Looking for the best things to do in Starved Rock? You’ve came to the right place to learn all about the best Starved Rock activities.
Starved Rock park has been recognized as the best state park in Illinois. If you see this long list of amazing things that you can do in and around this beautiful domain you will surely understand why.
The park is an outdoor lover paradise all year round. There are marvelous trails to explore and you can take your adventures to the bordering Illinois river.
There’s no reason to stay away in the winter. The trails are excellent for snowshoeing and adrenaline junkies will find a challenge climbing the frozen waterfalls.
You can make a weekend of it and discover the region where you can go wine tasting, visit a brewery or explore neighboring Matthiessen State Park. Click here if you are looking for a place to stay near Starved Rock.
Here’s an overview of 11 things to do at Starved Rock, read on to learn more about these fun activities.
Best tips for your Starved Rock trip
Here is an overview of the most important things to know before traveling to Starved Rock.
Where to stay:
Inside Starved Rock: Starved Rock lodge
Need domestic travel insurance for your Starved Rock trip? Here you can find all info on domestic travel insurance for your trip.
Overview of fun things to do in Starved Rock
Here’s a comparison table of all the Starved Rock attractions. Read on below the table for more information about these fun activities.
Best things to do at Starved Rock
With over 13 miles of trails, Starved Rock is a hiker’s paradise.
|Go chasing waterfalls||
The chance of seeing some amazing waterfalls. Especially if you are visiting in early spring.
|Go canoeing, kayaking or rafting||
The chance of having some water fun.
The Illinois River and Vermillion River offer plenty of opportunities for fishing. You could also join a guided fishing tour.
|Go snowshoeing or ice climbing||
During winter, Starved Rock changes into a winter wonderland. Enjoy activities such as snowshoeing or ice climbing.
|Spot Bald Eagles||
The chances of seeing Bald Eagles in Starved Rock during winter.
|Explore Matthiessen State Park||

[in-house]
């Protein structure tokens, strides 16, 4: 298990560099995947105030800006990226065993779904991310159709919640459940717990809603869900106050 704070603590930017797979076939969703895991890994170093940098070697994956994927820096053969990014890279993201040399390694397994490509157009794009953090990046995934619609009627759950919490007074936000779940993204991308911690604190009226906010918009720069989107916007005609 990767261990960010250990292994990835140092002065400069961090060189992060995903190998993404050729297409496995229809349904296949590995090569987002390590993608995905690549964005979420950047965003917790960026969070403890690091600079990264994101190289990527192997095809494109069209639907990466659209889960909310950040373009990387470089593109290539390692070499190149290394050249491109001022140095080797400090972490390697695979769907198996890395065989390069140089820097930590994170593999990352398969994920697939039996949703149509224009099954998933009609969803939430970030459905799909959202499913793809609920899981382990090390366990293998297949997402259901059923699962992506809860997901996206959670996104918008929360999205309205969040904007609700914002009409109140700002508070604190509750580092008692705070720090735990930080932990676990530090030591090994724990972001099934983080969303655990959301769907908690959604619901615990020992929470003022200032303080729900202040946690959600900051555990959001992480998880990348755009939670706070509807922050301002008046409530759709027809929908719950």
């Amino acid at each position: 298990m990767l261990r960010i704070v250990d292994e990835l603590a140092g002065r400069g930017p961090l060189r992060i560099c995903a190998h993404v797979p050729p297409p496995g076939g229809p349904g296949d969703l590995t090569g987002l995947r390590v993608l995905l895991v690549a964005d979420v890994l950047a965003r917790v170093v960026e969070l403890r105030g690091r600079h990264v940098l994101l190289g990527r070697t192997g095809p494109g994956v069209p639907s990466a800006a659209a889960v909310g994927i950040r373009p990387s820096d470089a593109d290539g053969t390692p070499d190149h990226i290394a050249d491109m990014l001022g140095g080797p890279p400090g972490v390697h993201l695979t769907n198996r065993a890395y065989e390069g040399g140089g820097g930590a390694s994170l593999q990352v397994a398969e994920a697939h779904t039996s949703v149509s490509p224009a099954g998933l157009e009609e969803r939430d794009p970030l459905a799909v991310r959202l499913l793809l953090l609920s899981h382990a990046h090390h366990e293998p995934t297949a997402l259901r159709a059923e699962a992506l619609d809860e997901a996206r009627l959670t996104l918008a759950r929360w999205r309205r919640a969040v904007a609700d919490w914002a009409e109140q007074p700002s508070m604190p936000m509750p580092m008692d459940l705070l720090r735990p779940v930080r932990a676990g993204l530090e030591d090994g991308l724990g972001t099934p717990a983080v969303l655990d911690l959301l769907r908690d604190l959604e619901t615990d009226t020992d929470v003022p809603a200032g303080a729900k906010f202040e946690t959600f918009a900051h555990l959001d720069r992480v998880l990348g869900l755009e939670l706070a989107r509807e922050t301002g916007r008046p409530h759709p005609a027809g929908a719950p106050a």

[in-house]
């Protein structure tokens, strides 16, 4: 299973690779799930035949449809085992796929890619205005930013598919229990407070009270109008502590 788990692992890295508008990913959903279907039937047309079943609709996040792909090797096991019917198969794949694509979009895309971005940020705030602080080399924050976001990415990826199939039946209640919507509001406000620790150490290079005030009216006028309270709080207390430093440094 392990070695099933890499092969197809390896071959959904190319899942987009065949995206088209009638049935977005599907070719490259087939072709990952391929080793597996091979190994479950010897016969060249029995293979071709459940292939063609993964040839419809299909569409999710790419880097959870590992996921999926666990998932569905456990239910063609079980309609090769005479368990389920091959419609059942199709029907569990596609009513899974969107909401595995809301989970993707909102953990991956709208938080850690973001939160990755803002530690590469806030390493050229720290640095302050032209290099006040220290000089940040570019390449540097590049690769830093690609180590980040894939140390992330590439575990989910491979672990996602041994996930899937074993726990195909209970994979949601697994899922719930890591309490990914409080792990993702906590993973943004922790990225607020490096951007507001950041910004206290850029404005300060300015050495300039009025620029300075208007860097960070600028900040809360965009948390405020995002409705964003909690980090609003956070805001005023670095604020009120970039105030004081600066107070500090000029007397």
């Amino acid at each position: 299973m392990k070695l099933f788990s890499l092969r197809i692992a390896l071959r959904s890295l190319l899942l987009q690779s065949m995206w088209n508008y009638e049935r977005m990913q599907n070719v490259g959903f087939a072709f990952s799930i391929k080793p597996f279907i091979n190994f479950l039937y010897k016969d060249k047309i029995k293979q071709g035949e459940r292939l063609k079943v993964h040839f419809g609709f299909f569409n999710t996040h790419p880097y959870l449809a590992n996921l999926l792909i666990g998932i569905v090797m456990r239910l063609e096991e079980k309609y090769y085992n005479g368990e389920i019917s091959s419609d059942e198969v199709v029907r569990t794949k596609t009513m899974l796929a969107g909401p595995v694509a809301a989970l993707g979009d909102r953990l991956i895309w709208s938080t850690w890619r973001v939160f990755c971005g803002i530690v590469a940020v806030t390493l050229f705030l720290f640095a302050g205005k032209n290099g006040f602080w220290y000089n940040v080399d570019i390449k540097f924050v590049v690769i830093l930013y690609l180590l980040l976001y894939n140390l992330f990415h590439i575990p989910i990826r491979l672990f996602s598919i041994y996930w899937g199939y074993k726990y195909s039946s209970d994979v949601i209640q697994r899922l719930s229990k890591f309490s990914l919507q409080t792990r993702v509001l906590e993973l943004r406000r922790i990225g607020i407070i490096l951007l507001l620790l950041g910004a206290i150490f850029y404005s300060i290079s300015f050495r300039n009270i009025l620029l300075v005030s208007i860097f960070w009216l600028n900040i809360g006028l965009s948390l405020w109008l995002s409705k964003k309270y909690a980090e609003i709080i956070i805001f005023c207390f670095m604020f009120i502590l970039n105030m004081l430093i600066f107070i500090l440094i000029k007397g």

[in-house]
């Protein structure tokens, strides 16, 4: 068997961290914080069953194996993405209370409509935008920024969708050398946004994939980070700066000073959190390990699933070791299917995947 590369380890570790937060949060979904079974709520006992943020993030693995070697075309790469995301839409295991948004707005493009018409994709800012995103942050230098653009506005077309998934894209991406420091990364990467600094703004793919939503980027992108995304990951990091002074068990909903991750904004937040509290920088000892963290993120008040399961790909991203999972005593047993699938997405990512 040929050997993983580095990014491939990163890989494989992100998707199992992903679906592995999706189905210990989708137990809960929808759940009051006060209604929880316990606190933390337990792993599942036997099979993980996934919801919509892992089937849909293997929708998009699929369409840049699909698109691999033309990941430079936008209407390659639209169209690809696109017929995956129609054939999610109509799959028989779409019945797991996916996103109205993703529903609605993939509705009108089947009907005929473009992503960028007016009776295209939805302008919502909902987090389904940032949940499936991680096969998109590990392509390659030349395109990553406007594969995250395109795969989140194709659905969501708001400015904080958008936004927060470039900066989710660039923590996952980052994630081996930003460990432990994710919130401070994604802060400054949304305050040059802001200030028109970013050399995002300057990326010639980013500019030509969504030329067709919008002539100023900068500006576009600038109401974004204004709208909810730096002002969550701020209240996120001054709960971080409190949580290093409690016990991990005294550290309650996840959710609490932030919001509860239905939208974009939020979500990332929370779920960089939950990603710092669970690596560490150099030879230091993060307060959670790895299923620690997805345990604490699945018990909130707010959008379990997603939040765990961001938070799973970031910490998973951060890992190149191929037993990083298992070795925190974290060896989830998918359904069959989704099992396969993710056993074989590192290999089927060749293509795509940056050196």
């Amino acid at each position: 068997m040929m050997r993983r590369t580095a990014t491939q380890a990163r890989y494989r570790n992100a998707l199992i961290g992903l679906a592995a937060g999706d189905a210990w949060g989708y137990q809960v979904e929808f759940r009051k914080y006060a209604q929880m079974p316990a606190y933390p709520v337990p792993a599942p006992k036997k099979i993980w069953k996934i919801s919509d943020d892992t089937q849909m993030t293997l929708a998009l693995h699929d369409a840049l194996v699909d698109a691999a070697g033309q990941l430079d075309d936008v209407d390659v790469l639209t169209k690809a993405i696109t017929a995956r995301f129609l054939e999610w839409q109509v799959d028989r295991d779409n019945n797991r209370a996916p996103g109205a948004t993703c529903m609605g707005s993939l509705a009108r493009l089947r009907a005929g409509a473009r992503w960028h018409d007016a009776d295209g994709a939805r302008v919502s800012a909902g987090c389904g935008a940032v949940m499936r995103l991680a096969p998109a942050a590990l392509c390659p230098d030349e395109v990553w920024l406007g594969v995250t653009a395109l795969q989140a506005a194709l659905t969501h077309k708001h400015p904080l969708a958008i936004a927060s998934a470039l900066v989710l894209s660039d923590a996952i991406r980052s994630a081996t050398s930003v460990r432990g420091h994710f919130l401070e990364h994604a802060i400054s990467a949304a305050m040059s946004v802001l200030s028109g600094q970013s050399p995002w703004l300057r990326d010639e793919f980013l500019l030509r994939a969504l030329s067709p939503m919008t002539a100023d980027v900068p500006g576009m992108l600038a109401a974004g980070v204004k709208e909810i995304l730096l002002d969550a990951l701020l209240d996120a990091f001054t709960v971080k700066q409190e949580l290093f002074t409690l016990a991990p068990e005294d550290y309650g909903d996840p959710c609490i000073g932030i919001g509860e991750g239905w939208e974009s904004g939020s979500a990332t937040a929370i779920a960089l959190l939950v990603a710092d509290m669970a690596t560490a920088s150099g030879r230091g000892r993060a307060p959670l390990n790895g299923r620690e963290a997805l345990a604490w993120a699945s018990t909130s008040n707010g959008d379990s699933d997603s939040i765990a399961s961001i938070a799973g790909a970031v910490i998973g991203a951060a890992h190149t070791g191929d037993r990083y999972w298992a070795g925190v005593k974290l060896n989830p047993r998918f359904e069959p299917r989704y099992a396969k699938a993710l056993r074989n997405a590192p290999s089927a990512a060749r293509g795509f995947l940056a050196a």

Enjoy a more off-the-beaten-path experience while exploring the beautiful Matthiessen State Park.
|Visit a winery||
After a day of hiking, visit a winery and relax while enjoying a glass of wine
|Visit a brewery||
Visit a craft brewery and taste award-winning beers.
|Visit a museum||
Combine nature and culture by visiting a museum.
|Stroll or bike around Ottawa||
Explore the charming downtown area of Ottawa and keep an eye out for colorful murals that can be seen at different places throughout town.
See Starved Rock from above and have a once-in-a-lifetime experience.
What to do in Starved Rock
Hiking in Starved Rock State Park
Let’s start with the obvious, a great way to escape the everyday grind is to explore Starved Rock State Park on foot. The park has over 13 miles of trails. You can follow the Illinois river bank or you can stay inside the woods. Regardless of your choice, the hikes are beautiful and lead to impressive canyons.
Except for some flights of stairs you encounter when entering and leaving certain canyons, the trails are mostly flat and can be enjoyed by the whole family.
The icing on the cake are the waterfalls that can be found in the canyons.
Tips for hiking Starved Rock State Park
- It’s best to wear proper hiking shoes. Most trails are very well-maintained but they are still trails in the woods. Only a small fraction is paved.
- To enter some canyons you may need to wade through a river. Wear waterproof hiking shoes or bring an extra pair. You will sometimes need to get a little wet for the best views.
- We advise you to wear hiking leggings and bring trekking poles with you. For an overview of cheap trekking poles, click here. If you are looking for lightweight trekking poles, check out this post.
- Stop by the visitor center to check the trail conditions. Sometimes trails are closed because of falling rocks or other hazardous situations.
- Don’t forget to bring water and snacks.